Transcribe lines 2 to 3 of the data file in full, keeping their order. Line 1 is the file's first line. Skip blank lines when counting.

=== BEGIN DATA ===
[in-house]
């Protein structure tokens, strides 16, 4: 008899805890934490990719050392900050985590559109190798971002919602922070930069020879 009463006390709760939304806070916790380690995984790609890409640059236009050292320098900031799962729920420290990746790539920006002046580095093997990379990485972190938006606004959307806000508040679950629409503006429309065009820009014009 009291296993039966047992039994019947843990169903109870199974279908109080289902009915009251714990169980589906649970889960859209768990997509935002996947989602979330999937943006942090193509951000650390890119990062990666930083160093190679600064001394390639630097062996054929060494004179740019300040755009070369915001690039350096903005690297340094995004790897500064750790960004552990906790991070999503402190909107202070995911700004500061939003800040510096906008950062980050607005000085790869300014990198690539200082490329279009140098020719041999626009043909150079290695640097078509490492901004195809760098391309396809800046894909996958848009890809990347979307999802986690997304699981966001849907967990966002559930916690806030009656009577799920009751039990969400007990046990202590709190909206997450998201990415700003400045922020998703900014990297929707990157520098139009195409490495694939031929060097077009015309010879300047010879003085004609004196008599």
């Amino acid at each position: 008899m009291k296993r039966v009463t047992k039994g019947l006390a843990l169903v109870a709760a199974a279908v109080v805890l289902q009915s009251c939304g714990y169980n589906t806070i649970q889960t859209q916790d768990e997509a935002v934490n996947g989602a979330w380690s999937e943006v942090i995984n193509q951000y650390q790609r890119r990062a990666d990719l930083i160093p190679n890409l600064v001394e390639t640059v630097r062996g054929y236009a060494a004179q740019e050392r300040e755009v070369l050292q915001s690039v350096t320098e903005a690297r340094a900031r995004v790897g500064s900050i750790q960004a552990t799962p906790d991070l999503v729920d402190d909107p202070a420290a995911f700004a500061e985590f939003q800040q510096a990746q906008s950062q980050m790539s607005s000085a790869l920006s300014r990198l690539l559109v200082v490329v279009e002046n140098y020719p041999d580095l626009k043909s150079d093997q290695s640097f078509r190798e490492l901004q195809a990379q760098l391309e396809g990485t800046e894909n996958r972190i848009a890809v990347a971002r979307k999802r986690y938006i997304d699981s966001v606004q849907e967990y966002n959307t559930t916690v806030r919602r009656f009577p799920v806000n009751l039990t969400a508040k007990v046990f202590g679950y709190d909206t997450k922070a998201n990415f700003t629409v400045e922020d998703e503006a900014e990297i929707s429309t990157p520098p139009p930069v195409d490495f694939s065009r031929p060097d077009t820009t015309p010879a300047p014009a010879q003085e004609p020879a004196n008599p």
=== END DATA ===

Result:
């Protein structure tokens, strides 16, 4: 008899805890934490990719050392900050985590559109190798971002919602922070930069020879 009463006390709760939304806070916790380690995984790609890409640059236009050292320098900031799962729920420290990746790539920006002046580095093997990379990485972190938006606004959307806000508040679950629409503006429309065009820009014009 009291296993039966047992039994019947843990169903109870199974279908109080289902009915009251714990169980589906649970889960859209768990997509935002996947989602979330999937943006942090193509951000650390890119990062990666930083160093190679600064001394390639630097062996054929060494004179740019300040755009070369915001690039350096903005690297340094995004790897500064750790960004552990906790991070999503402190909107202070995911700004500061939003800040510096906008950062980050607005000085790869300014990198690539200082490329279009140098020719041999626009043909150079290695640097078509490492901004195809760098391309396809800046894909996958848009890809990347979307999802986690997304699981966001849907967990966002559930916690806030009656009577799920009751039990969400007990046990202590709190909206997450998201990415700003400045922020998703900014990297929707990157520098139009195409490495694939031929060097077009015309010879300047010879003085004609004196008599």
């Amino acid at each position: 008899m009291k296993r039966v009463t047992k039994g019947l006390a843990l169903v109870a709760a199974a279908v109080v805890l289902q009915s009251c939304g714990y169980n589906t806070i649970q889960t859209q916790d768990e997509a935002v934490n996947g989602a979330w380690s999937e943006v942090i995984n193509q951000y650390q790609r890119r990062a990666d990719l930083i160093p190679n890409l600064v001394e390639t640059v630097r062996g054929y236009a060494a004179q740019e050392r300040e755009v070369l050292q915001s690039v350096t320098e903005a690297r340094a900031r995004v790897g500064s900050i750790q960004a552990t799962p906790d991070l999503v729920d402190d909107p202070a420290a995911f700004a500061e985590f939003q800040q510096a990746q906008s950062q980050m790539s607005s000085a790869l920006s300014r990198l690539l559109v200082v490329v279009e002046n140098y020719p041999d580095l626009k043909s150079d093997q290695s640097f078509r190798e490492l901004q195809a990379q760098l391309e396809g990485t800046e894909n996958r972190i848009a890809v990347a971002r979307k999802r986690y938006i997304d699981s966001v606004q849907e967990y966002n959307t559930t916690v806030r919602r009656f009577p799920v806000n009751l039990t969400a508040k007990v046990f202590g679950y709190d909206t997450k922070a998201n990415f700003t629409v400045e922020d998703e503006a900014e990297i929707s429309t990157p520098p139009p930069v195409d490495f694939s065009r031929p060097d077009t820009t015309p010879a300047p014009a010879q003085e004609p020879a004196n008599p």